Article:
Nowadays, Thai customers make up 70-80% of his clientele, while the rest are foreigners who like original Thai food. The three hit dishes are tom yum kung, pad thai and green chili curry. He also delivers food within the neighbourhood.

    Sales are about 8,500 a week now, a significant jump from between 1,000 and 2,000 in the beginning. With the restaurant's rising popularity, Mr Suttichai expanded the number of seats to 32 from 20. He expects sales to reach 10,000 a week next year.

    It's not too high a target, he says, adding that he can sell more than 9,000 some days. To achieve his goal, Mr Suttichai plans to adopt a new marketing strategy and start offering northern food to attract new customers. At the same time, he will retain the authenticity of all existing dishes.

    Mr Suttichai can often be found walking around London's fresh markets on the lookout for original ingredients. At the fish market, he asks vendors to keep the viscera of sea bass to make keng tai plah. He and his cooks help to make pla ra and curry paste. To keep som tam authentic, he only chooses papayas imported from Thailand; papayas from Bangladesh or India may distort the popular Thai dish.

    Bangkok Post

    ''I am unhappy if the dishes we cook are not complete, '' he says.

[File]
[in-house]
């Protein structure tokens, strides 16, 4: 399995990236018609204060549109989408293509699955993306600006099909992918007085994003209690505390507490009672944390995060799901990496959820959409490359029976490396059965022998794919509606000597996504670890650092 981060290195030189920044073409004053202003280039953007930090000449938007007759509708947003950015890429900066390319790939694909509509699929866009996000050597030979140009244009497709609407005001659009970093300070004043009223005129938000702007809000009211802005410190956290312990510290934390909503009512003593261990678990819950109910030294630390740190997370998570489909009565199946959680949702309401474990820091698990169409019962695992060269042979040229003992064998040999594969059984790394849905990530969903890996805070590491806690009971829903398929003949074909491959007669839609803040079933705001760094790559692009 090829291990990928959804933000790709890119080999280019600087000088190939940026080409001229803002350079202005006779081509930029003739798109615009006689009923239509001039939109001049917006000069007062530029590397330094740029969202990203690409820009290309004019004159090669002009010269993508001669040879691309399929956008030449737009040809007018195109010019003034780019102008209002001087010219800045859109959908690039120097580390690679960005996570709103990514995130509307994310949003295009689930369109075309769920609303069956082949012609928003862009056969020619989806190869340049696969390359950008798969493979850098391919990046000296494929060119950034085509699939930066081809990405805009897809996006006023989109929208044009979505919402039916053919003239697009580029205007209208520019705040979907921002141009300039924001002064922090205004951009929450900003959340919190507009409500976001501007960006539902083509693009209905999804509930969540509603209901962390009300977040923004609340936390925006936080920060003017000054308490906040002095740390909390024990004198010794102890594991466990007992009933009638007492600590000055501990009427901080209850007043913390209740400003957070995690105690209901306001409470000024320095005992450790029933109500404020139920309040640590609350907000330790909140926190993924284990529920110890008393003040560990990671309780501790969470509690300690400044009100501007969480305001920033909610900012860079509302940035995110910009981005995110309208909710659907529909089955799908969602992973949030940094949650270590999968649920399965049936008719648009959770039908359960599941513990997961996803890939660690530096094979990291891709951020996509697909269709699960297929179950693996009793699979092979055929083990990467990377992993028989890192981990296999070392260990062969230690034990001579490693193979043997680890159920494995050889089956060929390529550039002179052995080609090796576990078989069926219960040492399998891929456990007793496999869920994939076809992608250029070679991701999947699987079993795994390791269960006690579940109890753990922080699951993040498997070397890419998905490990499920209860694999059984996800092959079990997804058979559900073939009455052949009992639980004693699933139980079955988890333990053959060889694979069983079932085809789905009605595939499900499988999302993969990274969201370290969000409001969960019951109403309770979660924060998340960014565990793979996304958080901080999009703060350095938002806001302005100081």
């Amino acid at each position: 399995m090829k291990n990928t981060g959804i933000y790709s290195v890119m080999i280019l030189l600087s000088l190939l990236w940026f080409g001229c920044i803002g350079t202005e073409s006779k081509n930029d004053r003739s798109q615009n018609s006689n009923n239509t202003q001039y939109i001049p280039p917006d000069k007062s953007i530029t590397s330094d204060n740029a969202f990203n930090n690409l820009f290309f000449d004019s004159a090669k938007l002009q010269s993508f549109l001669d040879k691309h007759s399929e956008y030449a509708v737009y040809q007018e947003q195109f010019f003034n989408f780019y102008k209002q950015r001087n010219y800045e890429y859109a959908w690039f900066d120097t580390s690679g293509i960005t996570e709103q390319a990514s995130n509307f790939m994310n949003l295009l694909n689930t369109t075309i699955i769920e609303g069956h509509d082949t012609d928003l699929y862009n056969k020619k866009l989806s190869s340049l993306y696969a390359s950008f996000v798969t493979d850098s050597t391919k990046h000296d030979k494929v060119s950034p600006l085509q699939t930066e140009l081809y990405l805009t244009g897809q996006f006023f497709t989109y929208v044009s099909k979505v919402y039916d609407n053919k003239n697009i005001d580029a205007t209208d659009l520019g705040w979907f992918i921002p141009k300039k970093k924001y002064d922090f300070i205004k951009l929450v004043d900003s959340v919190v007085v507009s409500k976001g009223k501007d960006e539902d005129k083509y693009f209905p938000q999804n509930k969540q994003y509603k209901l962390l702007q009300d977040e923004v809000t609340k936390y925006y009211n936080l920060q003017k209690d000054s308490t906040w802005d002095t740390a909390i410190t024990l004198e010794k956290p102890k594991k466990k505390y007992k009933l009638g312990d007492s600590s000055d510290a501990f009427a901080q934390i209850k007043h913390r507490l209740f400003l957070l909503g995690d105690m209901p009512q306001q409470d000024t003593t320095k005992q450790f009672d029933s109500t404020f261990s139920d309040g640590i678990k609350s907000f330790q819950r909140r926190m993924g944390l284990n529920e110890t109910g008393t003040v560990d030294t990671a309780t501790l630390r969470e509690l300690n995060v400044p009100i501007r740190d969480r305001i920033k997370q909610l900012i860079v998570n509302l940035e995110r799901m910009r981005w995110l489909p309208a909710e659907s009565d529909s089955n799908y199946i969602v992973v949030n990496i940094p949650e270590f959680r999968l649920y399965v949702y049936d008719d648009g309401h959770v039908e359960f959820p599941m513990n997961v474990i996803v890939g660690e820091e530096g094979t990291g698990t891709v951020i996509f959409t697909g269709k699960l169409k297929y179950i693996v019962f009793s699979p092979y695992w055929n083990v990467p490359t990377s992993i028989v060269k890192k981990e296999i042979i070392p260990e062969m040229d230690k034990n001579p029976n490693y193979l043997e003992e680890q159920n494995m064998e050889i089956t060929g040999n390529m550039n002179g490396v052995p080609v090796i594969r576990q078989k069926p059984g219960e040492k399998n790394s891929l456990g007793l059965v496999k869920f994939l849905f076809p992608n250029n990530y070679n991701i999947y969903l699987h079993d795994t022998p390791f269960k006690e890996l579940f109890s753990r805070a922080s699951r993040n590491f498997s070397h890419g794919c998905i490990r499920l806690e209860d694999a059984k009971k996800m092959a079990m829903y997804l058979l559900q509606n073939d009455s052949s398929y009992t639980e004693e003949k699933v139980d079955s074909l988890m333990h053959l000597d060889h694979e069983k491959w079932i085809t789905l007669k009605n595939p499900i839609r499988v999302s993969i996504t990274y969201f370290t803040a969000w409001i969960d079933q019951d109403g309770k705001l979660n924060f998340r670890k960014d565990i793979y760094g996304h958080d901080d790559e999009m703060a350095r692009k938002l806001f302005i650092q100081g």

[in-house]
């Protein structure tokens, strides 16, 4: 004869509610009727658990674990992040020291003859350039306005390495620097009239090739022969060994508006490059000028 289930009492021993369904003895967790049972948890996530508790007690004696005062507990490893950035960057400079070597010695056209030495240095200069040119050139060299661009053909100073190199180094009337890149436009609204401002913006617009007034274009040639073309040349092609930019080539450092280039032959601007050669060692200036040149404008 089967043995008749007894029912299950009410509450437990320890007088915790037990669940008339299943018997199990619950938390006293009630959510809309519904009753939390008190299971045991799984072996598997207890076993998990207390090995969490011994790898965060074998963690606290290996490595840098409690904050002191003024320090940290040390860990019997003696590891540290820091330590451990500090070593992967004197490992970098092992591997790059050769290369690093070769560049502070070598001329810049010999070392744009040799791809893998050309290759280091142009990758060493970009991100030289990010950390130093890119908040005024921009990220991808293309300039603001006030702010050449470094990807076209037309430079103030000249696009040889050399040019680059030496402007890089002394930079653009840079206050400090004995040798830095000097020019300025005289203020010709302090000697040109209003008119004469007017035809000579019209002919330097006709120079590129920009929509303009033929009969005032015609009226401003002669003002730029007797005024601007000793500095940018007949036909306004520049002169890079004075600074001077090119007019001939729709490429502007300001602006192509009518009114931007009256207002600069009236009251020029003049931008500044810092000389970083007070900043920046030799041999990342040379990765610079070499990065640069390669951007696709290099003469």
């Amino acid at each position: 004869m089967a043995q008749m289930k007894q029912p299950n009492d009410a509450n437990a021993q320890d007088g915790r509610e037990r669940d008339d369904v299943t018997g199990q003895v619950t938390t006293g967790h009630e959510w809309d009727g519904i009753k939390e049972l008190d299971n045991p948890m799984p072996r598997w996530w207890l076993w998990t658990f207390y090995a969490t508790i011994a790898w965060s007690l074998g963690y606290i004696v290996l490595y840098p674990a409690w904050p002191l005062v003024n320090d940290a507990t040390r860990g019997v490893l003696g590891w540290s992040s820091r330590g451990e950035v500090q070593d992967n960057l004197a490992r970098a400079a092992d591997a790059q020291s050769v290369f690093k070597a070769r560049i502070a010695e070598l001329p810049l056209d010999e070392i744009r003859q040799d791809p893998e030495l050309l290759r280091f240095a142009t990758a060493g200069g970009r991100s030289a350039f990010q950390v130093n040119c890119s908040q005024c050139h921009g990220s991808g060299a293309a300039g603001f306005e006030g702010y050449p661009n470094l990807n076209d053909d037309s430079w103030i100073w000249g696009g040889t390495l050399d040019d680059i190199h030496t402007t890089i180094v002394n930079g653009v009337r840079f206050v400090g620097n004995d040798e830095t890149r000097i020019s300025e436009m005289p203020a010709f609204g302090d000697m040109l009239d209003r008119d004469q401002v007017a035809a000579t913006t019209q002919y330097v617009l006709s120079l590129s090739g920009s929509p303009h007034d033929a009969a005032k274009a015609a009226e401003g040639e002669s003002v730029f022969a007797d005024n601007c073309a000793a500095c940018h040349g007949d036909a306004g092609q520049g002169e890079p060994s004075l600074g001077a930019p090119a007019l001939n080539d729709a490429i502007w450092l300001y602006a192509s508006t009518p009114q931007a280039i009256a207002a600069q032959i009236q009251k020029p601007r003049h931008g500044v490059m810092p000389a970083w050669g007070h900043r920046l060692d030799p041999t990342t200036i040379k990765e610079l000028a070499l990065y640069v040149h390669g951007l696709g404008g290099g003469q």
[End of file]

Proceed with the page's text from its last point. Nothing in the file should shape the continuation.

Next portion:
2. #2
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    Re: Thai food in London

    Don, a friend of mine returned to London a few months ago with his Thai wife after living here for 8 years. Already his wife seems to have more Thai friends there than he has English friends - so many Thais there he said.
    She and her new pals get around the problem of not being able to get papaya by substituting it with carrot so they can still eat som tam every day. He says other basic ingredients are not so hard to come by, such as the spices and chili (maybe they are brought down from Newcastle ).
    My wife used to work in a factory in Taiwan and the Thais also used carrot instead of papaya there.
    But since southern Taiwan is still sub-tropical there are some papaya trees and all the Thais would know exactly where they were, because the sight of one would give the a supernatural-like shiver, then they would secretly stake out the papaya tree and when the time was right, do a raid and grab a papaya.
    I suppose it is like the shiver I get when I see potatoes in the local market and pine for chips.

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    Re: Thai food in London

    I live in the fourth largest city in the USA where Thai ingredients (including green papaya) are available in the Asian markets.

    You can substitute rutabagas or turnips for green payaya when you make somtum. Rutabagas taste like green payaya, and they are good source of fiber.

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    Re: Thai food in London

    Quote Originally Posted by Suzie View Post
    I live in the fourth largest city in the USA where Thai ingredients (including green papaya) are available in the Asian markets.

    You can substitute rutabagas or turnips for green payaya when you make somtum. Rutabagas taste like green payaya, and they are good source of fiber.
    I'll pass that on to my friend. His wife will know carrots from Thailand but might not know what a turnip is (less sweet too, maybe). I've never seen them in the markets here.

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    Re: Thai food in London

    my american friend said thai food is very good ,but it expensive also